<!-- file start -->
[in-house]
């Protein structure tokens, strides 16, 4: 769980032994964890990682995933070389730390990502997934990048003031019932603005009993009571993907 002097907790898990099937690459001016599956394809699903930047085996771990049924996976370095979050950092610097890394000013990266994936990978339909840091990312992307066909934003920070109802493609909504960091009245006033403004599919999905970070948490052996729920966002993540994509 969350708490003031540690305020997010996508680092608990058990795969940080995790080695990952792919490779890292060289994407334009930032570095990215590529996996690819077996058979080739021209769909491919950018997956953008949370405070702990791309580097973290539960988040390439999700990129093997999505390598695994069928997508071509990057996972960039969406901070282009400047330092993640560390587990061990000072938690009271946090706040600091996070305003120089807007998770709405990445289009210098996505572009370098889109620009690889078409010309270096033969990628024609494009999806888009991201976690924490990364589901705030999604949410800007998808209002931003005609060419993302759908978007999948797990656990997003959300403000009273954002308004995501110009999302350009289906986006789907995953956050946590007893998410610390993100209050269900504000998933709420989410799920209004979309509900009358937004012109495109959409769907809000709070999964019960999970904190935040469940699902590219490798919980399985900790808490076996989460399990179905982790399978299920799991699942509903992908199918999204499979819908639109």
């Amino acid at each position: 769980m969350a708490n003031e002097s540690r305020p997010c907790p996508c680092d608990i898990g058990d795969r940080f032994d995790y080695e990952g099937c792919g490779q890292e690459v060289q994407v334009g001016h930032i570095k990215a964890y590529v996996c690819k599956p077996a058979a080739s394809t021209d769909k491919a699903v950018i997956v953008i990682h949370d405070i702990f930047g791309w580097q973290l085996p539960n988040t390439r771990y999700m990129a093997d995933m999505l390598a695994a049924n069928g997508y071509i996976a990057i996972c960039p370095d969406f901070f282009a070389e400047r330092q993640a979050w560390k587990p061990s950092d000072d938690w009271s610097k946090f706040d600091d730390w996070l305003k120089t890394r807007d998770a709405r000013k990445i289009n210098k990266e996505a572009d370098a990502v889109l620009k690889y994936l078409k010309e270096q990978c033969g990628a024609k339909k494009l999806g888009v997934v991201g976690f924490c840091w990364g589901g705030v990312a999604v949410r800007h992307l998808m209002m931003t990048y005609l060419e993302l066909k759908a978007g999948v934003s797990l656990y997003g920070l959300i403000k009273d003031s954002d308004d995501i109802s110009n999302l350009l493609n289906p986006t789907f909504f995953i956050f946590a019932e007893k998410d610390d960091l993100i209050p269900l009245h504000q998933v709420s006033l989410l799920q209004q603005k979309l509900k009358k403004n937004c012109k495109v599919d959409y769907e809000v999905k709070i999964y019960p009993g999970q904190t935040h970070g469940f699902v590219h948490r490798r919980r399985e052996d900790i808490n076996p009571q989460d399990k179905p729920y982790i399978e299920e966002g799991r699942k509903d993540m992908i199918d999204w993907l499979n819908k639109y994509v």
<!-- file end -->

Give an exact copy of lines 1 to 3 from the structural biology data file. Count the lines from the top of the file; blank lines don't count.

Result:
[in-house]
């Protein structure tokens, strides 16, 4: 769980032994964890990682995933070389730390990502997934990048003031019932603005009993009571993907 002097907790898990099937690459001016599956394809699903930047085996771990049924996976370095979050950092610097890394000013990266994936990978339909840091990312992307066909934003920070109802493609909504960091009245006033403004599919999905970070948490052996729920966002993540994509 969350708490003031540690305020997010996508680092608990058990795969940080995790080695990952792919490779890292060289994407334009930032570095990215590529996996690819077996058979080739021209769909491919950018997956953008949370405070702990791309580097973290539960988040390439999700990129093997999505390598695994069928997508071509990057996972960039969406901070282009400047330092993640560390587990061990000072938690009271946090706040600091996070305003120089807007998770709405990445289009210098996505572009370098889109620009690889078409010309270096033969990628024609494009999806888009991201976690924490990364589901705030999604949410800007998808209002931003005609060419993302759908978007999948797990656990997003959300403000009273954002308004995501110009999302350009289906986006789907995953956050946590007893998410610390993100209050269900504000998933709420989410799920209004979309509900009358937004012109495109959409769907809000709070999964019960999970904190935040469940699902590219490798919980399985900790808490076996989460399990179905982790399978299920799991699942509903992908199918999204499979819908639109």
């Amino acid at each position: 769980m969350a708490n003031e002097s540690r305020p997010c907790p996508c680092d608990i898990g058990d795969r940080f032994d995790y080695e990952g099937c792919g490779q890292e690459v060289q994407v334009g001016h930032i570095k990215a964890y590529v996996c690819k599956p077996a058979a080739s394809t021209d769909k491919a699903v950018i997956v953008i990682h949370d405070i702990f930047g791309w580097q973290l085996p539960n988040t390439r771990y999700m990129a093997d995933m999505l390598a695994a049924n069928g997508y071509i996976a990057i996972c960039p370095d969406f901070f282009a070389e400047r330092q993640a979050w560390k587990p061990s950092d000072d938690w009271s610097k946090f706040d600091d730390w996070l305003k120089t890394r807007d998770a709405r000013k990445i289009n210098k990266e996505a572009d370098a990502v889109l620009k690889y994936l078409k010309e270096q990978c033969g990628a024609k339909k494009l999806g888009v997934v991201g976690f924490c840091w990364g589901g705030v990312a999604v949410r800007h992307l998808m209002m931003t990048y005609l060419e993302l066909k759908a978007g999948v934003s797990l656990y997003g920070l959300i403000k009273d003031s954002d308004d995501i109802s110009n999302l350009l493609n289906p986006t789907f909504f995953i956050f946590a019932e007893k998410d610390d960091l993100i209050p269900l009245h504000q998933v709420s006033l989410l799920q209004q603005k979309l509900k009358k403004n937004c012109k495109v599919d959409y769907e809000v999905k709070i999964y019960p009993g999970q904190t935040h970070g469940f699902v590219h948490r490798r919980r399985e052996d900790i808490n076996p009571q989460d399990k179905p729920y982790i399978e299920e966002g799991r699942k509903d993540m992908i199918d999204w993907l499979n819908k639109y994509v």